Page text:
Analysis & Opinions - Foreign Policy

What Are Sweden and Finland Thinking?

| May 18, 2022

European leaders have reassessed Russia's intentions and are balancing against the threat that Putin poses to the territorial status quo.

One of the virtues of a good theory is that it makes sense of events that might otherwise seem surprising or at least somewhat puzzling. A case in point is the Swedish and Finnish decision to abandon long traditions of neutrality and apply for membership in NATO.

At first glance, the explanation for this decision seems blindingly obvious. Russia started the most destructive war in Europe since World War II and has waged that war with considerable brutality. As the war in Ukraine drags on and threatens to become a destructive stalemate, Sweden and Finland have concluded that their security environment is deteriorating and have opted for the greater protection that they believe NATO membership will provide. If you studied international relations in college, you might see this as a classic example of balance-of-power theory at work.

Still, that explanation leaves a couple of questions unanswered. Abandoning a long and successful policy of neutrality is a big step, and it could involve significant costs and risks down the road. This point is especially pertinent in the case of Sweden, which has cooperated closely with NATO for years and was already getting many of the benefits of membership with few of the burdens. So why change course now?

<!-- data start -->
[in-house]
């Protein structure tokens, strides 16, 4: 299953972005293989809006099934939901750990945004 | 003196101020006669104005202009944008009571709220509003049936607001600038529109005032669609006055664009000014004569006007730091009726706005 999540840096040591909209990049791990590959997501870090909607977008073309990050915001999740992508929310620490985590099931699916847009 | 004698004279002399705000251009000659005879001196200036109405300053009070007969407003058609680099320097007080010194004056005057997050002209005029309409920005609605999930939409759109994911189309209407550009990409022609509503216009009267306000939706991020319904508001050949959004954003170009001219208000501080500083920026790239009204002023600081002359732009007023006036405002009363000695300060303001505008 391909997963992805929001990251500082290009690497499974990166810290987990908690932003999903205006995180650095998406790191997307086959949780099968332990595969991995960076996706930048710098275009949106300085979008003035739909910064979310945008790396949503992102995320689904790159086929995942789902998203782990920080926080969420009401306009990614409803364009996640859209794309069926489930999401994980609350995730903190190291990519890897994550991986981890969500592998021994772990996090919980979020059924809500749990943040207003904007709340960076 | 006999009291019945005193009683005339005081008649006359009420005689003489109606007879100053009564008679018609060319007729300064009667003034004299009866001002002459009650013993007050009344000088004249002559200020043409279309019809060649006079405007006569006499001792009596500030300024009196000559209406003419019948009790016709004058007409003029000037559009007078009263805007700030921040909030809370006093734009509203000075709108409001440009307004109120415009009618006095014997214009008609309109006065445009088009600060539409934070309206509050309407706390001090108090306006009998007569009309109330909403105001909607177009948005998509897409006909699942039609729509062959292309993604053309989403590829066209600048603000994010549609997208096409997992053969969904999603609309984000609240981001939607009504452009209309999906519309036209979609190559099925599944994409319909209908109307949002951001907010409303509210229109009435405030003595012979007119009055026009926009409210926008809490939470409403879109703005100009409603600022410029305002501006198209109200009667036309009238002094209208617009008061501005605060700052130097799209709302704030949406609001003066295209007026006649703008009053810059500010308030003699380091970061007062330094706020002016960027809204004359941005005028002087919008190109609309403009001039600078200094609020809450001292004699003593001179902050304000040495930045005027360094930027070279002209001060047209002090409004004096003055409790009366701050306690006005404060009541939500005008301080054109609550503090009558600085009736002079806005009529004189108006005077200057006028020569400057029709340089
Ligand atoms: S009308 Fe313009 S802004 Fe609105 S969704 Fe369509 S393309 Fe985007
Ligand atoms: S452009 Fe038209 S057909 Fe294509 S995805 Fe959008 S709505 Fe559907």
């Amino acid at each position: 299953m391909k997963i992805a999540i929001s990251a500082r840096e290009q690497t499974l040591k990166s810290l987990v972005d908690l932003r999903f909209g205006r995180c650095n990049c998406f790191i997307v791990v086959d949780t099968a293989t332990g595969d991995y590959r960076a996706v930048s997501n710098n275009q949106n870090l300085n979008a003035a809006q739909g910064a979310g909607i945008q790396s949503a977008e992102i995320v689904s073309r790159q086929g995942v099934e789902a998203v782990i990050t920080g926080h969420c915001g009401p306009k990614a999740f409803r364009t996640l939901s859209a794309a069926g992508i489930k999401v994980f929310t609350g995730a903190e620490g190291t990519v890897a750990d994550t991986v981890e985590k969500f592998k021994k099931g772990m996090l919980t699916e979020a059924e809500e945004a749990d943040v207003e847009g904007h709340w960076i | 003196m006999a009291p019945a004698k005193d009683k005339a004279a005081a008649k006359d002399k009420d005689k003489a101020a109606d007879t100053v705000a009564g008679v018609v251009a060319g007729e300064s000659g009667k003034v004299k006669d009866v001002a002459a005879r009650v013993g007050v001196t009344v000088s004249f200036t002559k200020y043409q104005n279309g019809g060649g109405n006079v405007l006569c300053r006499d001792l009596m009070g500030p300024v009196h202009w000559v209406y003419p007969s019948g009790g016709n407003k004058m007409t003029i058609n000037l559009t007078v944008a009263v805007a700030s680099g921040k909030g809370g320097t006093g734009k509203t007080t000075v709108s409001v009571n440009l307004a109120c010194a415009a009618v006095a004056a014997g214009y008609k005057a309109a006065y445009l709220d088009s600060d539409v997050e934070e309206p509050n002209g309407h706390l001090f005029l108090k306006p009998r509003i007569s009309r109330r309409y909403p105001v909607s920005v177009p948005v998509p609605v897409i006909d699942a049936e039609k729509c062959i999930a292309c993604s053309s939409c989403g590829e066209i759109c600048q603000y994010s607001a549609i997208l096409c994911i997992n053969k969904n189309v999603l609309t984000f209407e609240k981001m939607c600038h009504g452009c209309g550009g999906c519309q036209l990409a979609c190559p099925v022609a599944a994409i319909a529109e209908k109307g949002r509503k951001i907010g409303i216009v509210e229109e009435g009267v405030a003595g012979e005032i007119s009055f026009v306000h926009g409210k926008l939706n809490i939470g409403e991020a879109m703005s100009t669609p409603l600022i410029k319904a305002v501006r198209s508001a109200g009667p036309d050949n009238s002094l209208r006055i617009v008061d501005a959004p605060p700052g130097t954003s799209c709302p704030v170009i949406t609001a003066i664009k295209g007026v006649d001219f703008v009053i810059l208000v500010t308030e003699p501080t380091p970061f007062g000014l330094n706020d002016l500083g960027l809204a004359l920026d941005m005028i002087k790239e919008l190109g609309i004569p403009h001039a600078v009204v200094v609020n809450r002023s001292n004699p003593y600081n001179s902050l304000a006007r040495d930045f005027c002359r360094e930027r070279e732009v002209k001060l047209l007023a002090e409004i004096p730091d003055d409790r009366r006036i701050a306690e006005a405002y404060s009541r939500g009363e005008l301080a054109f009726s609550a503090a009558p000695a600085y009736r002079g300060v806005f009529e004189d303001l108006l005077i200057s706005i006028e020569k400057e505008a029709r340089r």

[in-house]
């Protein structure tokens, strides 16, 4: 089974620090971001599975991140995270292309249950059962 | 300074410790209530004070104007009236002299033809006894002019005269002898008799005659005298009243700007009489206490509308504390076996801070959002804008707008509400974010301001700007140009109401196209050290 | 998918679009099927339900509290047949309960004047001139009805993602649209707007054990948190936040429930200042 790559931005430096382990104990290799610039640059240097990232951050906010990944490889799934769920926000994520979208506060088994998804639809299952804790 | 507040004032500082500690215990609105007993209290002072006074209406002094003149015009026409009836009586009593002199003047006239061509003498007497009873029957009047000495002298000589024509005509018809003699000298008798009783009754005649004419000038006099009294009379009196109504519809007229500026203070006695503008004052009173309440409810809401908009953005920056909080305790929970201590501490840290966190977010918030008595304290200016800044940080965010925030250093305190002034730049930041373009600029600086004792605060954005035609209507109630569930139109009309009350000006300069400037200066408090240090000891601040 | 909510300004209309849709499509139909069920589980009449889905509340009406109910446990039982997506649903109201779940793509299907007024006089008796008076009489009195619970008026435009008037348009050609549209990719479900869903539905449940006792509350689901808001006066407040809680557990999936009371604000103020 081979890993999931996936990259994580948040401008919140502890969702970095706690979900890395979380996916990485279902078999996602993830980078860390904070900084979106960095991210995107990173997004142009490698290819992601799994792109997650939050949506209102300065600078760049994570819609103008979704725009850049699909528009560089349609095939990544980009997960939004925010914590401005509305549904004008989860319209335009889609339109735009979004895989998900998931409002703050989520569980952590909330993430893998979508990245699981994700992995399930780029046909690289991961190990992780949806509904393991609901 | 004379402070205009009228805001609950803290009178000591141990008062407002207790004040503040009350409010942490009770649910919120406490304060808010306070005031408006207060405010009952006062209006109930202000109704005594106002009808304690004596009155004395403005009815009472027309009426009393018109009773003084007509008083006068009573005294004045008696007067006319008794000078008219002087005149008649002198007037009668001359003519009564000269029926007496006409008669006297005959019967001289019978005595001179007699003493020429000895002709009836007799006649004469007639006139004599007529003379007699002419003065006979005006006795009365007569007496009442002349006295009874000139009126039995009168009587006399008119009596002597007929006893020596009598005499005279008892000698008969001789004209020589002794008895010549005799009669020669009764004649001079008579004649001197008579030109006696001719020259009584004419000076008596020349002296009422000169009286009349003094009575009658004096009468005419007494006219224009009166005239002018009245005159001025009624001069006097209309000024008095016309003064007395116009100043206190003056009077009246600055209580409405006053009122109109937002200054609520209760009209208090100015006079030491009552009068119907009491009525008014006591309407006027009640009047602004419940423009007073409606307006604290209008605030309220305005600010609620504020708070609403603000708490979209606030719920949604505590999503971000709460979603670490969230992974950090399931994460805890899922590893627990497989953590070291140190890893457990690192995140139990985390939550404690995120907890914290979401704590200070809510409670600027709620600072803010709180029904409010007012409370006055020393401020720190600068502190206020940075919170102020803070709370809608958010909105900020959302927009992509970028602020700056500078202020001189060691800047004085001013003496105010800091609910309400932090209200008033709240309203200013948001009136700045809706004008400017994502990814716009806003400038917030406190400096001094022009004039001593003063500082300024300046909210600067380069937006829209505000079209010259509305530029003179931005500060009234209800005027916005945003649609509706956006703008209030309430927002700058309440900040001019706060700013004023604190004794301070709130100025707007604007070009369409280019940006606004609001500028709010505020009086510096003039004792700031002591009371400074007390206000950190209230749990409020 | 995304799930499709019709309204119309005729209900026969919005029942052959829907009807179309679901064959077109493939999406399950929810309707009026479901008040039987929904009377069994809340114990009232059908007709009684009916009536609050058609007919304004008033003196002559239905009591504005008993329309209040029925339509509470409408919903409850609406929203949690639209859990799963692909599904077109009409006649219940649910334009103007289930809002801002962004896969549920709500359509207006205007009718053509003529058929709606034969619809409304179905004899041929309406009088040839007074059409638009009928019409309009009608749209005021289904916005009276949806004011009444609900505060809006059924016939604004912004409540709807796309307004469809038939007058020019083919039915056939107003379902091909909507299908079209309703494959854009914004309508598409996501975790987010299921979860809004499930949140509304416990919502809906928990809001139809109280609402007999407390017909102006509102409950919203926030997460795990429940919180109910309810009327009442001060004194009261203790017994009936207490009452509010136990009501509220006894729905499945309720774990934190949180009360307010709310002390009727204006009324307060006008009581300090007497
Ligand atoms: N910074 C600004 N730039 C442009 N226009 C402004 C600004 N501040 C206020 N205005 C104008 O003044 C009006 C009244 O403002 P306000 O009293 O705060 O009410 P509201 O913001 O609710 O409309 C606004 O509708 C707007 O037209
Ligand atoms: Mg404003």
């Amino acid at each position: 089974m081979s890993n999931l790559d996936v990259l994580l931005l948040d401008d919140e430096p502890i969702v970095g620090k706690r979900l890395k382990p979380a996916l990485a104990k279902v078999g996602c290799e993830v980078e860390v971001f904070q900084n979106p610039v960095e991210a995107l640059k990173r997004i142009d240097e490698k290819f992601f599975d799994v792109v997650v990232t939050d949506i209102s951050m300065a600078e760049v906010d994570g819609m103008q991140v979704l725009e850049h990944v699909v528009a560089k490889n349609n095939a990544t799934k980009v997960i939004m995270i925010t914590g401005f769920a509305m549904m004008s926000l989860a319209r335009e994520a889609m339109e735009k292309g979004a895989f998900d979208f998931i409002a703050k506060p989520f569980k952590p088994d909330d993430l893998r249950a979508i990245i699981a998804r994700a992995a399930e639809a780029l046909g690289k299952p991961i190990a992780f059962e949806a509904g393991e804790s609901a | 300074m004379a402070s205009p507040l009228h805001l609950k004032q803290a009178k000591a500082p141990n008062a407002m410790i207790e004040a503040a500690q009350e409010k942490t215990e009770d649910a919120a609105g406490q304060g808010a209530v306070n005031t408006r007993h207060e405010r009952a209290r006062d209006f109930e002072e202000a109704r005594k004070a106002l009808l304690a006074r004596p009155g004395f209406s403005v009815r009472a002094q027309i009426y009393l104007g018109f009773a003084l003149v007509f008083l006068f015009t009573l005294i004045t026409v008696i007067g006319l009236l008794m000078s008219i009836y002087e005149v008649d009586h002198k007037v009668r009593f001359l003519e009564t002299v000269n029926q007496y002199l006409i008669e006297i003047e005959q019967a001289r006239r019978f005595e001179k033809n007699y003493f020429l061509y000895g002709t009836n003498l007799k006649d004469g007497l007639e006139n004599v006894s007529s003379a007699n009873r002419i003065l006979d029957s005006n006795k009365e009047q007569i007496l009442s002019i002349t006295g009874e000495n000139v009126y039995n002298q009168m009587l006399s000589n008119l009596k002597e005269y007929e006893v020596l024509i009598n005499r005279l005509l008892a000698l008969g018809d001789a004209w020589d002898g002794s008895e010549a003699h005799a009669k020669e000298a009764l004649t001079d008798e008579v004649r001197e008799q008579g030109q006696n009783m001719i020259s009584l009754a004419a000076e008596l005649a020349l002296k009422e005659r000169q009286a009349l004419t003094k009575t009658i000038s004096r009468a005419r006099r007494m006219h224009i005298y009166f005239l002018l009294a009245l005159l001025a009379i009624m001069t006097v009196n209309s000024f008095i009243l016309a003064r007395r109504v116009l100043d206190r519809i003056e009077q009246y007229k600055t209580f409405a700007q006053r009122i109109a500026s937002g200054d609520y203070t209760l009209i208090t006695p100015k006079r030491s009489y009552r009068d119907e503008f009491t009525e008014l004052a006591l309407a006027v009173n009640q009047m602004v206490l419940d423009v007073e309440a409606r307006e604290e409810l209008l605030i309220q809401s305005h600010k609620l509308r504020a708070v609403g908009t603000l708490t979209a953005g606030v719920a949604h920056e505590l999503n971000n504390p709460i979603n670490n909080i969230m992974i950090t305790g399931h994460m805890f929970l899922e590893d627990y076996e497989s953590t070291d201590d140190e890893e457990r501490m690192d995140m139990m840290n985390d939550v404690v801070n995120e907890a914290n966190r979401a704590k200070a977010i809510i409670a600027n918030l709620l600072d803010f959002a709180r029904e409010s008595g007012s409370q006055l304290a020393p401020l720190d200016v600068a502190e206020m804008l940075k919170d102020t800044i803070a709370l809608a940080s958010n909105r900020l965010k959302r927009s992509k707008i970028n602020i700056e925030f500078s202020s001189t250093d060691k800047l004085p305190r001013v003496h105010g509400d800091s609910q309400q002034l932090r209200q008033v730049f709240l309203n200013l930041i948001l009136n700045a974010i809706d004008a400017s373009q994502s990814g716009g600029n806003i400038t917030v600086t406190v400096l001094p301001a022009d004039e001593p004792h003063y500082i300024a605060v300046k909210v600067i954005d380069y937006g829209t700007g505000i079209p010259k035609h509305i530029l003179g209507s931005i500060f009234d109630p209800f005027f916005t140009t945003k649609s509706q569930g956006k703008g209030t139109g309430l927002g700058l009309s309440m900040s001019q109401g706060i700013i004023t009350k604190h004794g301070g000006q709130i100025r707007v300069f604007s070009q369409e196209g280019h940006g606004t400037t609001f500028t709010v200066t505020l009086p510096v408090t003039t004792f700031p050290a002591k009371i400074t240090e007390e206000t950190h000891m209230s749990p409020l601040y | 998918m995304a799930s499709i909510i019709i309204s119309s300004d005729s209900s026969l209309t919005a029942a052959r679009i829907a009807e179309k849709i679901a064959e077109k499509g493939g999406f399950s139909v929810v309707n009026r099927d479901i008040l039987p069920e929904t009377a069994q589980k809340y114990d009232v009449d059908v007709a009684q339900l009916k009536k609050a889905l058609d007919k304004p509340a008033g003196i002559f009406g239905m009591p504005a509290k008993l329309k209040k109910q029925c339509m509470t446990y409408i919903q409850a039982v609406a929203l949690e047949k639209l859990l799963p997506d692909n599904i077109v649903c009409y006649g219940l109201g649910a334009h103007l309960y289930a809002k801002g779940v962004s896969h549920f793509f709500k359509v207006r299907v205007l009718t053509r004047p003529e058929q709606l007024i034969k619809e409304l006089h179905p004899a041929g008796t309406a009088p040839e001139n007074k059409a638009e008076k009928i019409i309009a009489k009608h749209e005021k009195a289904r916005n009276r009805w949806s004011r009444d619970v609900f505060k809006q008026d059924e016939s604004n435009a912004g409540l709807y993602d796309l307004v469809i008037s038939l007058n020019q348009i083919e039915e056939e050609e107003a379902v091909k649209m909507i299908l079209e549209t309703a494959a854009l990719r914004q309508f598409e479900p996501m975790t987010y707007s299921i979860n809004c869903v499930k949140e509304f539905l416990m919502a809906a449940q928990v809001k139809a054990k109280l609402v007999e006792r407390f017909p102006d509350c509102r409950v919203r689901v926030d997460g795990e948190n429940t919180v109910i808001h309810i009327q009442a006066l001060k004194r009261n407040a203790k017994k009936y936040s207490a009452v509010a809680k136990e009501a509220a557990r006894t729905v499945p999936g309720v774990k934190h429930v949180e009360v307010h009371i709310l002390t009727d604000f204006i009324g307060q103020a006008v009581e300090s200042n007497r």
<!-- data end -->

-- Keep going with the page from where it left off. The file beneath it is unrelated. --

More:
More importantly, one might have thought that Russia's abysmal military performance in Ukraine would have left Sweden and Finland feeling more rather than less secure. The war has shown that Russia's armed forces are simply not very good at conquering other nations, and the combination of Western sanctions, the costs of the war itself, and the continuing brain drain of talented young Russians even as the overall population declines and ages is going to reduce the country's power potential for years to come. When one remembers that Sweden remained neutral throughout the Cold War, when Soviet power was at its height, it is at least somewhat puzzling that Sweden (and Finland) picked this moment to decide they needed NATO's embrace.

As I've argued for a long time now, puzzles such as these disappear if we recognize that traditional balance-of-power theory is incomplete. States do pay close attention to the balance of power, but what they really care about are threats. The level of threat a state poses to others is partly a function of its overall power, but also its specific military capabilities (especially its ability to conquer or harm others), its geographic proximity, and its perceived intentions....

For more information on this publication: Belfer Communications Office
For Academic Citation: Walt, Stephen M.“What Are Sweden and Finland Thinking?.” Foreign Policy, May 18, 2022.

The Author

Stephen Walt